The University of Maryland-Baltimore County (UMBC) has recognized Ithaca College Provost and Senior Vice President for Academic Affairs La Jerne Terry Cornish with this year’s Outstanding Alumna of the Year Award for the Humanities. Cornish earned her Ph.D. in Language, Literacy and Culture from UMBC in 2005.
The annual awards honor graduates who have accomplished significant milestones throughout a long career as well as those who inspire with admirable achievements early on in their fields. Cornish joined with other alumni in being recognized at a ceremony held at the university on October 2.
Cornish spent the first 15 years of her professional career as a teacher and administrator in the Baltimore City Public School system. In 1998 she joined the faculty at Goucher College, where she had earned a bachelor’s degree in English and a master’s degree in education, as an instructor in the education department.
When Cornish first started classes at UMBC, her son was two years old, she was teaching full-time at Goucher, and she had to drive 45 minutes to get to campus. While acknowledging that the journey was never easy, she told the UMBC alumni magazine that during the seven years it took to finish her doctorate, she was surrounded by a supportive community.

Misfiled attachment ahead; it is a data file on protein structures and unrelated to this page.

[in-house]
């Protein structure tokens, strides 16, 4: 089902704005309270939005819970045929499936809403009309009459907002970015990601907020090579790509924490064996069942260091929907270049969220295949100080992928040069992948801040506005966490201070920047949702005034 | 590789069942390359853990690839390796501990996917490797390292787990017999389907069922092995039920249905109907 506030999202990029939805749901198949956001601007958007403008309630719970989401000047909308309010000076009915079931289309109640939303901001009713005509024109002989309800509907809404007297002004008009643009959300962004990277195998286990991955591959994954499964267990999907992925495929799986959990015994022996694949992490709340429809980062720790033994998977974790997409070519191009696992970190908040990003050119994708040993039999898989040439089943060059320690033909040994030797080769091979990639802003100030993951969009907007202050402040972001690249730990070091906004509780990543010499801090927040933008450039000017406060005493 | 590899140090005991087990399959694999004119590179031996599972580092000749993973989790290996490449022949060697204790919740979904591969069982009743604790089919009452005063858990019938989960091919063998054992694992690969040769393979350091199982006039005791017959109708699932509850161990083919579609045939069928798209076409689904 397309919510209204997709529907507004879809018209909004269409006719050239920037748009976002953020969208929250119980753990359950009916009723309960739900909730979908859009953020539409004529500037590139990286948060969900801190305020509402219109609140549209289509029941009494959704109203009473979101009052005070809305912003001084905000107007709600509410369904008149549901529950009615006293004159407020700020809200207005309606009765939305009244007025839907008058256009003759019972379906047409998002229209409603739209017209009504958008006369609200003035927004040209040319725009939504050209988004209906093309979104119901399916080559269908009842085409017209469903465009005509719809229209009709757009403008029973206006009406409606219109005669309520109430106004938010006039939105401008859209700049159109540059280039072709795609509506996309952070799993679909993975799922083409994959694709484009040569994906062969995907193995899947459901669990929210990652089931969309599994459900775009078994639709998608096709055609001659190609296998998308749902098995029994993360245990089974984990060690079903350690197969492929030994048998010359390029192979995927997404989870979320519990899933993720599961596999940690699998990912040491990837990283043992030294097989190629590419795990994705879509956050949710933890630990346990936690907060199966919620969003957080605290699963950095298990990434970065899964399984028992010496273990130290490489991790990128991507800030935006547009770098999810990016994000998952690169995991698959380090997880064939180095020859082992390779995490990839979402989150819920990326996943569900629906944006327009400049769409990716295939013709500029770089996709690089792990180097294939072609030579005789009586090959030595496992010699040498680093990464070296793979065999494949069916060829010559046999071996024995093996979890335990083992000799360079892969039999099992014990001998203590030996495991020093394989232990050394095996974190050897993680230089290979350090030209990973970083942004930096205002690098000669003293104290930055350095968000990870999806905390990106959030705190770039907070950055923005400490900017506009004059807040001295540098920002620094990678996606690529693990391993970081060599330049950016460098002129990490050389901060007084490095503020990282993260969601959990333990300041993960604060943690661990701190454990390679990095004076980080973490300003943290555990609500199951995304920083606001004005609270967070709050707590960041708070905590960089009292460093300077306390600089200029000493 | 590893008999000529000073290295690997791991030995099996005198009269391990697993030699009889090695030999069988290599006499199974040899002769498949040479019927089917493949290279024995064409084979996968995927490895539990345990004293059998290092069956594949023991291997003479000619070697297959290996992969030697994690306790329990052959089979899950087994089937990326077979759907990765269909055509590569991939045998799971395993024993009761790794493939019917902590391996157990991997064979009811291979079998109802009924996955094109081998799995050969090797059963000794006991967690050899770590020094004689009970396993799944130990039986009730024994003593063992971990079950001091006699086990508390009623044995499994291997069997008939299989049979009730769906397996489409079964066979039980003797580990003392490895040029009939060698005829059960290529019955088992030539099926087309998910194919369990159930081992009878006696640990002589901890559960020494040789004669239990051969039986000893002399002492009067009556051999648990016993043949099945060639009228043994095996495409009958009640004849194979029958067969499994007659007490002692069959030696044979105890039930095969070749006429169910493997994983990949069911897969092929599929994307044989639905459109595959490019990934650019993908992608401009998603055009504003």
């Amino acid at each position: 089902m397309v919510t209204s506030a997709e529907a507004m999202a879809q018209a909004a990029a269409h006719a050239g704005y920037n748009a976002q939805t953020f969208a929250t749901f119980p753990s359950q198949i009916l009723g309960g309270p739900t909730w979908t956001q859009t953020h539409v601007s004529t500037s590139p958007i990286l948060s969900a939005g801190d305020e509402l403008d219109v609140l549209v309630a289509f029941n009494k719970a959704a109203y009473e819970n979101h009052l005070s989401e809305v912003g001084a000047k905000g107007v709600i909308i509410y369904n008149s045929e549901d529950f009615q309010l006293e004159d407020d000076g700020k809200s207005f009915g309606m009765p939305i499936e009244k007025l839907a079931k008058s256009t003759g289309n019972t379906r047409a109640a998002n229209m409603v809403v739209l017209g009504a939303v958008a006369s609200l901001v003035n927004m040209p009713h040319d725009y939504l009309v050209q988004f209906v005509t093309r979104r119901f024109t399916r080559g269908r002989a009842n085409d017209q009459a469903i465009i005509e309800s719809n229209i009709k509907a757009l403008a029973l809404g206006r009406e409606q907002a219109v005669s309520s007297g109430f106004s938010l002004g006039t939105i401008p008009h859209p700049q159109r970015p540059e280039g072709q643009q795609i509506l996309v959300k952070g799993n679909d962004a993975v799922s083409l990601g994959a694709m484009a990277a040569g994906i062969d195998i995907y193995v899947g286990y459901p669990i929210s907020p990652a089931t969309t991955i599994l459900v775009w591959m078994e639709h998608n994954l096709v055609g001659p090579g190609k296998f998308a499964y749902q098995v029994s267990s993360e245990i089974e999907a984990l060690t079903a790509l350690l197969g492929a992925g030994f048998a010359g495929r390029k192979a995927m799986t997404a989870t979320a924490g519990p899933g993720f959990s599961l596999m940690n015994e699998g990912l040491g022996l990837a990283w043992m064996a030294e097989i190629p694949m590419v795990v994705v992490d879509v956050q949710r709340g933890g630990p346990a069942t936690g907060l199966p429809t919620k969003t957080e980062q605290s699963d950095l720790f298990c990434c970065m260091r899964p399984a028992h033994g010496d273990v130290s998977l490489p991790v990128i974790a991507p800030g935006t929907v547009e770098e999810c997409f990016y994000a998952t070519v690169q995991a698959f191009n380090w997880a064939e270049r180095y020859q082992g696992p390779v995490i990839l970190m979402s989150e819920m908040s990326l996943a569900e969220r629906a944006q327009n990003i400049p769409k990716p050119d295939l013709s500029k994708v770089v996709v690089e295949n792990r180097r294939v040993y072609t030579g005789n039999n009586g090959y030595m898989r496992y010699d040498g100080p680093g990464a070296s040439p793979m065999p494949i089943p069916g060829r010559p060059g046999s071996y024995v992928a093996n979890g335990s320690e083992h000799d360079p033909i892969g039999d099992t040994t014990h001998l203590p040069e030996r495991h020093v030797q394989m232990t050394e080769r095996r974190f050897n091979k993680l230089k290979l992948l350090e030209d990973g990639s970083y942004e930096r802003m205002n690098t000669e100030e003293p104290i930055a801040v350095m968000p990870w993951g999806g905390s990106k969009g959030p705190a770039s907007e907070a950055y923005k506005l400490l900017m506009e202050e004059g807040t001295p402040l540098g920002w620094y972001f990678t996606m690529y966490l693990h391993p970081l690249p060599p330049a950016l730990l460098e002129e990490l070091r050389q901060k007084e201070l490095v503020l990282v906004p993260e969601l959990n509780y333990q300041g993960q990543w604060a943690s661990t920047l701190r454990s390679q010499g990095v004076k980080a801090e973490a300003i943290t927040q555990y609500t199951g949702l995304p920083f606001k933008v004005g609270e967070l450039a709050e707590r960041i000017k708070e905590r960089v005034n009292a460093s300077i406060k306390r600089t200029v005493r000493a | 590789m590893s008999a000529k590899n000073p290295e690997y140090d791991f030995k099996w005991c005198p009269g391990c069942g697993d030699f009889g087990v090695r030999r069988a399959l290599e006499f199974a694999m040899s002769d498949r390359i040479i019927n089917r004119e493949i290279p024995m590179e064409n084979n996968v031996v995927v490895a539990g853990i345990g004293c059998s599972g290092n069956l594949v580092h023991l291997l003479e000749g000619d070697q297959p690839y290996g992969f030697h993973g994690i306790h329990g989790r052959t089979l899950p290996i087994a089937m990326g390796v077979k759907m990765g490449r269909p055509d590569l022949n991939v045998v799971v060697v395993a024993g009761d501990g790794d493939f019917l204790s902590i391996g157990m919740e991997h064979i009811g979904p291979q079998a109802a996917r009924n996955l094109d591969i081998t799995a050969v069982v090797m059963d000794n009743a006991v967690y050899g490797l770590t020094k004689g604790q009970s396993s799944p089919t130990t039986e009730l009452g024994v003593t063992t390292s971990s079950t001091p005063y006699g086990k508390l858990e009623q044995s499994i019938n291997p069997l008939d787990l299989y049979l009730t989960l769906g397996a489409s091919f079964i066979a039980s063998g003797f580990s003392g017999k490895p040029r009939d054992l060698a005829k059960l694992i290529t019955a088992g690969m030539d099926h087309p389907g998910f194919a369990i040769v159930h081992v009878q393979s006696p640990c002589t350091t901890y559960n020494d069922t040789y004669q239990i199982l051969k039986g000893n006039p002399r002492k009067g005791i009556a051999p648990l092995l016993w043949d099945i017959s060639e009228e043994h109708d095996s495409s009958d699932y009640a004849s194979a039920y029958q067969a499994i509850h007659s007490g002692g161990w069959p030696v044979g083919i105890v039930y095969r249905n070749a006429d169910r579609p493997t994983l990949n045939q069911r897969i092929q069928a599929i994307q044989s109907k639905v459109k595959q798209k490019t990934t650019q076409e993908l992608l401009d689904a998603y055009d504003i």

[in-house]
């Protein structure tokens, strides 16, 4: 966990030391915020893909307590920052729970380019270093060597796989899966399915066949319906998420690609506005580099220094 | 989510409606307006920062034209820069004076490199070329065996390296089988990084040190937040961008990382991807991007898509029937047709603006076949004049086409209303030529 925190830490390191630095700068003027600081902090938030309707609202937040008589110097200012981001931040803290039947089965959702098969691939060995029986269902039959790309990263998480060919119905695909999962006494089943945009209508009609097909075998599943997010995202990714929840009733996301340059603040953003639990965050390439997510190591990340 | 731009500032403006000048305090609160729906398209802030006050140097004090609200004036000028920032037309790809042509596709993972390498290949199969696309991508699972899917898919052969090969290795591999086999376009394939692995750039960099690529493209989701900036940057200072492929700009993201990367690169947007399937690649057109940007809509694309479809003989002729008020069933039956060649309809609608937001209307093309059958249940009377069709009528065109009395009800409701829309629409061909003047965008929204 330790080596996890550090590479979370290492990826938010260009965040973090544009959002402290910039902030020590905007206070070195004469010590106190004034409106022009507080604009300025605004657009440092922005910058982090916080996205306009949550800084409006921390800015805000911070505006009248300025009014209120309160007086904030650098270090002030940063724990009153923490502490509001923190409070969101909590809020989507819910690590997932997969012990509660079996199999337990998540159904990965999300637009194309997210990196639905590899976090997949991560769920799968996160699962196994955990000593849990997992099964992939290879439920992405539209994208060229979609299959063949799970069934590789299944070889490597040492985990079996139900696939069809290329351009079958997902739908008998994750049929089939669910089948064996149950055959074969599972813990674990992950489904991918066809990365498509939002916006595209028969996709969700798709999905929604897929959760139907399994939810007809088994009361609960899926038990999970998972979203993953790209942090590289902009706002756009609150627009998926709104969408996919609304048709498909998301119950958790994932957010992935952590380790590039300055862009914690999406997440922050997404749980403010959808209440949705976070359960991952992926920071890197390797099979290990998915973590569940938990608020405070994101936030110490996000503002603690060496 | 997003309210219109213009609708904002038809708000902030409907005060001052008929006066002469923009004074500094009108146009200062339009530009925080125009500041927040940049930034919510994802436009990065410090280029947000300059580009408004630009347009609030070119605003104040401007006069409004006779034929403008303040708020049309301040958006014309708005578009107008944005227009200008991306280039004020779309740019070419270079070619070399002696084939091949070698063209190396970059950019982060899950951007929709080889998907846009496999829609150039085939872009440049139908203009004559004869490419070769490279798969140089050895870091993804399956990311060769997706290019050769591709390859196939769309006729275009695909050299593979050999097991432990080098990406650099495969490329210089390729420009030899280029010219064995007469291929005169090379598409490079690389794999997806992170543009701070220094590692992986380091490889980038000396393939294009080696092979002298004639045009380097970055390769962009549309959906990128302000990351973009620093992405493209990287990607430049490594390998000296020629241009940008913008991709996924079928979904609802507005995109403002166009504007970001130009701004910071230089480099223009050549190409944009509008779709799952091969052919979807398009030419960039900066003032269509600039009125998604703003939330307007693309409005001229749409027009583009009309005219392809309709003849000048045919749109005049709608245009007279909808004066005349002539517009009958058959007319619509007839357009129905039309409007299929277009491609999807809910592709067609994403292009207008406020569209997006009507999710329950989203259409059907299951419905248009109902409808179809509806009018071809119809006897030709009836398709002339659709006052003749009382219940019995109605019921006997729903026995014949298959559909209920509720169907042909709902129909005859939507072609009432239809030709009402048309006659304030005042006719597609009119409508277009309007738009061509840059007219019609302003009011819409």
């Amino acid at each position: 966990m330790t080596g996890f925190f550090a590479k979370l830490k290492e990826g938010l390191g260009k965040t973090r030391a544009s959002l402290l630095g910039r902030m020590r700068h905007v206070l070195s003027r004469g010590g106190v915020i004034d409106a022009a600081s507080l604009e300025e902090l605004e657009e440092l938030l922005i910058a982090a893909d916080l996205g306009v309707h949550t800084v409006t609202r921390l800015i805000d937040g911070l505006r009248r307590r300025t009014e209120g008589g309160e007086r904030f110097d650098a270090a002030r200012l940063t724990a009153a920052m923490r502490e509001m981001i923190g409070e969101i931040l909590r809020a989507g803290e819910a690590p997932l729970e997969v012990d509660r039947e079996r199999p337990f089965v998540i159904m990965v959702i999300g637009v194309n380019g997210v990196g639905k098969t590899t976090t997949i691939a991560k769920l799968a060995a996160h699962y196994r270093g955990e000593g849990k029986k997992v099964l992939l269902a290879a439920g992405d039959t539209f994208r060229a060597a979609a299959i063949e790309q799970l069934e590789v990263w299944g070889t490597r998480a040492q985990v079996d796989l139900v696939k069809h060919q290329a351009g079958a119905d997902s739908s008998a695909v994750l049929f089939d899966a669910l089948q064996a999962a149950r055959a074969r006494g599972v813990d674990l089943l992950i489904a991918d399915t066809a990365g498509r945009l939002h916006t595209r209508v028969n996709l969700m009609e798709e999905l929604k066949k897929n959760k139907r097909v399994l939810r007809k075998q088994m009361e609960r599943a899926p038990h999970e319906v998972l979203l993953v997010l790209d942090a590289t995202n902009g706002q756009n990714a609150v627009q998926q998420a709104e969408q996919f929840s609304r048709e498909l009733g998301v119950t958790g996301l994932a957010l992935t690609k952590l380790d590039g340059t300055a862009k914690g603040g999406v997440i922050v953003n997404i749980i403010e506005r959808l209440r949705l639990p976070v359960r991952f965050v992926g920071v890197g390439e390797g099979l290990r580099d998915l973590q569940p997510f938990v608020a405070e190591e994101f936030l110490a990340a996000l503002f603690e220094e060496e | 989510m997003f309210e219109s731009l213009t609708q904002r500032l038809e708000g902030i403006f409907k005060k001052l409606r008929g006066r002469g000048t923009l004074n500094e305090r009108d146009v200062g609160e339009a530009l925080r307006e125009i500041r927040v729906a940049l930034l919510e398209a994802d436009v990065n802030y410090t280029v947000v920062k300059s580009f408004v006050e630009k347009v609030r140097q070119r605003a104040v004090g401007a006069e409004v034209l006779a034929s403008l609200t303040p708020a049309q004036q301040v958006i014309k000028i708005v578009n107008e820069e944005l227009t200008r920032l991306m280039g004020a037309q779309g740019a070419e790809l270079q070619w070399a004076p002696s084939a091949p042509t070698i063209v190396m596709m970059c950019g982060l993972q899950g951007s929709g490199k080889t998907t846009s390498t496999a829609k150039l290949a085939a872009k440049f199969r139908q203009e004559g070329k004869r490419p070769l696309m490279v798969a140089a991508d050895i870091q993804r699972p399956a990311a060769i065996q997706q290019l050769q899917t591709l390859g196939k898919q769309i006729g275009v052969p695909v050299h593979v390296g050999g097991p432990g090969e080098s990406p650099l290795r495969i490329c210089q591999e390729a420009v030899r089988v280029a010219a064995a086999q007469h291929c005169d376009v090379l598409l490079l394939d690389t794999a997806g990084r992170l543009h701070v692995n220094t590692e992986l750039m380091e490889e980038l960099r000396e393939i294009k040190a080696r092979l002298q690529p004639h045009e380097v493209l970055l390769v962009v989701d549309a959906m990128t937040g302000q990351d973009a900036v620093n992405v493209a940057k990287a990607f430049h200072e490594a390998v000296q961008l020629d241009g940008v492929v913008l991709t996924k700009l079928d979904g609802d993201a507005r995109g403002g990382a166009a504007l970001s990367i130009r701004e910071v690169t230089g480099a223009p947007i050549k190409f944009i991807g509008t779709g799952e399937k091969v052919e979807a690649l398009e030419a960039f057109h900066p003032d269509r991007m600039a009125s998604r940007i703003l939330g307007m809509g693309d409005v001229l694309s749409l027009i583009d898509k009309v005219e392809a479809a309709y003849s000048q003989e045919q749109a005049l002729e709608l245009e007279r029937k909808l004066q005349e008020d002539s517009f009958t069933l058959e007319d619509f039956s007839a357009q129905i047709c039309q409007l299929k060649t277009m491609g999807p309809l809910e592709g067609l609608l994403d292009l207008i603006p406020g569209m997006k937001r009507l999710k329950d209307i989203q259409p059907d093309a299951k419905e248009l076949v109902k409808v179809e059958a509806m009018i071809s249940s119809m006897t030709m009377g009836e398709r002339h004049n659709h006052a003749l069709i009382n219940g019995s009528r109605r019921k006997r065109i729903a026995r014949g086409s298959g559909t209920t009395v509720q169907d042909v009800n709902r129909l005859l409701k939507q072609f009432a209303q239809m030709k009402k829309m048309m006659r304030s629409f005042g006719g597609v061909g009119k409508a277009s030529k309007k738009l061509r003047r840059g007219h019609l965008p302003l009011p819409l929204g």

“I never thought I would end up where I am, but the preparation I received as a result of that program, and the support of the faculty, staff, and students, prepared me for my next steps,” said Cornish. “I left the school system and became a student so I could be for others what was not there for me. I’ve spent the last 21 years trying to be the change I wanted to see.”
After obtaining her doctorate, Cornish earned tenure and was promoted to associate professor at Goucher, subsequently serving in a variety of leadership positions. She was named associate provost for undergraduate studies in 2014, and joined Ithaca College as provost in 2018.
Cornish was nominated for the award by Kimberly Moffitt, associate professor and director of the Language, Literacy, and Culture doctoral program. Moffit introduced Cornish at the ceremony, noting that she represents the best of what the program has to offer.
“In a program designed to enhance critical thinking skills in areas of culture across disciplinary and methodological boundaries, Dr. Cornish was not only a member of the first cohort of graduates, but she also lent her educational expertise to shape and co-facilitate the curriculum that sat at the core of the program,” said Moffitt. “[La Jerne] exhibits commitment and determination, and exemplifies what an outstanding alumna at UMBC looks like.”